Techniques of sensory assessment of the trigeminal nerve are controversial. A complete evaluation of the referred postoperative sensorial disturbance is necessary to establish the nature of the problem and to standardize the tests to follow the patient over time and to determine eventual improvement. For this purpose, commonly used sensory tests include light touch, brush directional touch, 2-point discrimination, temperature change, and pinprick. Therefore, several objective tests, such as electrophysiological tests, have been proposed and developed to avoid the possibility of bias. Some of these tests are based on nerve conduction, somatosensory evoked potentials, or reflex recordings [20, 22, 23].
The treatment of nerve injuries may be surgical or treated conservatively. As for microneurosurgical repair, complete anesthesia beyond 3 months, profound hypoesthesia with no improvement beyond 4 months, dysesthesia beyond 4 months, and clinically observed nerve severance could be indications for surgical intervention. Reconstruction of the lingual nerve is contraindicated when one of the following conditions is present: improving return of sensation, sensory deficit acceptable to the patient, central neuropathic pain, dysesthesia not resolved by a local anesthesia nerve block, medical neuropathy, medically compromised patient, or excessive delay following injury .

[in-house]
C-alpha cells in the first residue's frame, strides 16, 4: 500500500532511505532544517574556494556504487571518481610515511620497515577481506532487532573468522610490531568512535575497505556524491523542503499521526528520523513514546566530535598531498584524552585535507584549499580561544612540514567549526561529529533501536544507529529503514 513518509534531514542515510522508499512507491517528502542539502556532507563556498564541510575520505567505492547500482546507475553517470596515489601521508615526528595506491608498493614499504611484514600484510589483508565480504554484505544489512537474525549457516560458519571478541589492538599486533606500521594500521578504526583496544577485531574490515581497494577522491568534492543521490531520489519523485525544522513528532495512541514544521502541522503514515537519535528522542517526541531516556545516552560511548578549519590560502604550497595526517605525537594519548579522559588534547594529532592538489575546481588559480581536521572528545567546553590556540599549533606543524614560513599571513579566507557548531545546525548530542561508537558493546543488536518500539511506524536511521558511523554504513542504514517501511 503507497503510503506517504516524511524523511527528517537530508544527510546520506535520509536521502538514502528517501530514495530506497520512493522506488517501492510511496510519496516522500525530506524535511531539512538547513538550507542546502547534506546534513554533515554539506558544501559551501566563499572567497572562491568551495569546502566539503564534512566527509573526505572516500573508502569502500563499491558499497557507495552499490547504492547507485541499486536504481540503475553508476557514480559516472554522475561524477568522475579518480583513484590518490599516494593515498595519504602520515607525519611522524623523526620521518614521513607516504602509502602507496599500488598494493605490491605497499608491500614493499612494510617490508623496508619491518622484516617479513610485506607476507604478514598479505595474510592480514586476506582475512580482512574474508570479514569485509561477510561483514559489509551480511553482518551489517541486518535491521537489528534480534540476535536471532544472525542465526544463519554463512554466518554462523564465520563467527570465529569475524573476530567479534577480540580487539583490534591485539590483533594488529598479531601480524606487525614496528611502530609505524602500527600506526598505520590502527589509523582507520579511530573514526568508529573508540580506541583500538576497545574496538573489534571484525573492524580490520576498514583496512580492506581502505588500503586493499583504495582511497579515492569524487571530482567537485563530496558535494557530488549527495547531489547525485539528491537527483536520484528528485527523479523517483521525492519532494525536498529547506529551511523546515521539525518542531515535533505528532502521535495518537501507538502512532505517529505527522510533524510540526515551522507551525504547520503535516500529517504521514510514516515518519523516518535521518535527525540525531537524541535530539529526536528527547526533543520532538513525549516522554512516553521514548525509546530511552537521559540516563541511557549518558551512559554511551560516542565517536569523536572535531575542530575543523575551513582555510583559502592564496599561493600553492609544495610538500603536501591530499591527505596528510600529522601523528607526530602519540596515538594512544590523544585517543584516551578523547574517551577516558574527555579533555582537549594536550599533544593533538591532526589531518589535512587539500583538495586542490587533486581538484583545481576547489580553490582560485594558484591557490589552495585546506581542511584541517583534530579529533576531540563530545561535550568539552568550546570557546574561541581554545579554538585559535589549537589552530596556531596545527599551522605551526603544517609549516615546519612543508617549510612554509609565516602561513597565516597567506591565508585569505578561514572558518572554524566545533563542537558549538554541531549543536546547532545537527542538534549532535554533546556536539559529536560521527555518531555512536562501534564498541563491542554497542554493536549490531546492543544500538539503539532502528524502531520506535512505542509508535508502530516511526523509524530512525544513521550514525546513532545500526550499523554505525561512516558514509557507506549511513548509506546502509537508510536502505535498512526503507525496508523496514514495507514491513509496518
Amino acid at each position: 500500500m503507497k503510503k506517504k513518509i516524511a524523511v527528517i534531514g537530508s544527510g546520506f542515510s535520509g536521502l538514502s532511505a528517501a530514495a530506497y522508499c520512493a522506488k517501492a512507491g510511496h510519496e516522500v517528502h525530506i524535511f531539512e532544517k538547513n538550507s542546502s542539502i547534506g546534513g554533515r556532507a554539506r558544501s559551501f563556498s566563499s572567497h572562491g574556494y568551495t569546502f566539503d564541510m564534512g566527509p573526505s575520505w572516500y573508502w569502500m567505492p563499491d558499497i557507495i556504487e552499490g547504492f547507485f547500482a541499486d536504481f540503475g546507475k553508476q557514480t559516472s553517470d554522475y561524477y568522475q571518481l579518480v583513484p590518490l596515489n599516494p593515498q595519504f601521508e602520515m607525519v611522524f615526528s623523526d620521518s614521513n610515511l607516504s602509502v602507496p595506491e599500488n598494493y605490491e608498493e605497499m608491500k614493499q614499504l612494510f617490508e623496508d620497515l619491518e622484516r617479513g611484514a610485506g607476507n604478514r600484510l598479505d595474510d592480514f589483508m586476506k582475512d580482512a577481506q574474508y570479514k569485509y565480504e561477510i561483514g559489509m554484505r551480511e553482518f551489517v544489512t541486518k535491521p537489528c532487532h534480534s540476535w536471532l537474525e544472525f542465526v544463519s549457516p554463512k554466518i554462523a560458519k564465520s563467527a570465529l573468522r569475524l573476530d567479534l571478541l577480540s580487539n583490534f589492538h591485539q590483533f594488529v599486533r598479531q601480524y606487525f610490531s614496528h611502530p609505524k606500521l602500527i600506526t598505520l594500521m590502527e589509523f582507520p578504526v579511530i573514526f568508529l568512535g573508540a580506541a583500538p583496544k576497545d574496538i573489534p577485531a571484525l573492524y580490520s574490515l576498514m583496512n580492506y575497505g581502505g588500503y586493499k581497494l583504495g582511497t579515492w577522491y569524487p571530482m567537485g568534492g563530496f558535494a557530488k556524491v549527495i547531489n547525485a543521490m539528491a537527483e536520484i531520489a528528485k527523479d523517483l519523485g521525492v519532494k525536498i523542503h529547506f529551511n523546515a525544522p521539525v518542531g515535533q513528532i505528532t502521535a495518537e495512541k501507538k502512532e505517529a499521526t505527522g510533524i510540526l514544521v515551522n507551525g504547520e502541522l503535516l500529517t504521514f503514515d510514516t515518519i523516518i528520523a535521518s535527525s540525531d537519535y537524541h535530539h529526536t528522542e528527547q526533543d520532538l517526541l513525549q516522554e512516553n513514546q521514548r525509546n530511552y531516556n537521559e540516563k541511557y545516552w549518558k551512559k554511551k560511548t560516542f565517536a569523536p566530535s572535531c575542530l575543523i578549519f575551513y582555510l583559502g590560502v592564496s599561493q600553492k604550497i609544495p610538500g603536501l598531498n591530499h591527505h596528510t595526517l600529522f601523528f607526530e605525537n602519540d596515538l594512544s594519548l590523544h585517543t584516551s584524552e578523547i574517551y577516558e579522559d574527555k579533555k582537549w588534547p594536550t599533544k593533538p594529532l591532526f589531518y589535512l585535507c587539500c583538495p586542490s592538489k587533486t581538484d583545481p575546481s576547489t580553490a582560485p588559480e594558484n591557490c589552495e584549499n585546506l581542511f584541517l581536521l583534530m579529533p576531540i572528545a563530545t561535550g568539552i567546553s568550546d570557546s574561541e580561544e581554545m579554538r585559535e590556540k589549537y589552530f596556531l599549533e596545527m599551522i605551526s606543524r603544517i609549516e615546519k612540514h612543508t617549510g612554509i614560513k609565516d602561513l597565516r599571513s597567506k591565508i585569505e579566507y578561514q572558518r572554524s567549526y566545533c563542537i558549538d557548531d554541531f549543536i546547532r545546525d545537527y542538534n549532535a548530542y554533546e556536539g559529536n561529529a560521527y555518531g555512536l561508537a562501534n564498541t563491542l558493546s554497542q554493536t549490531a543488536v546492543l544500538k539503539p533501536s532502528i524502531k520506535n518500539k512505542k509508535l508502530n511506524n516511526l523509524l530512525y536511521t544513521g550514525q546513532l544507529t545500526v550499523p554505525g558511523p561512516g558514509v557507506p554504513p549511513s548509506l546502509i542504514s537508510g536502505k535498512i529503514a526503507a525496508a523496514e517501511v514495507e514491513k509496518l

Regarding drug therapy for paresthesia treatment, a commonly established conduct is the prescription of vitamins, especially the B-complex vitamins (B1 and B12 vitamins). B-complex vitamins administration plays an important role in the conduction of nerve impulses and in the aerobic metabolism, acting in the proper functioning of the nerve system . Although some authors totally discredit the effectiveness of the drug treatment, drugs currently available as the best ones seem to produce only partial relief of symptoms. Tricyclic antidepressants and carbamazepine have been shown to be helpful in some cases, although they may be associated with different side effects . The use of low power lasers (LLLT—Low Level Laser Therapy) has been cited in the literature, in the dental field presenting biomodulator effect and it had been indicated in cases of painful symptoms, and tissue repair . They help to reduce the production of inflammatory mediators of arachidonic acid and promote regeneration after nerve injury . The irradiation by low power laser on the path of affected nerve has proven to be effective in the sensory improvement having advantage because of the absence of pain or trauma promoting greater comfort to patient .
The lymphoepithelial cyst is a rare lesion in the oral cavity that can be surgically treated. Although previous reports have no described tongue sensorineural disorders associated with this lesion, the occurrence of this event may be related to an unexpected anatomical variation of the lingual nerve.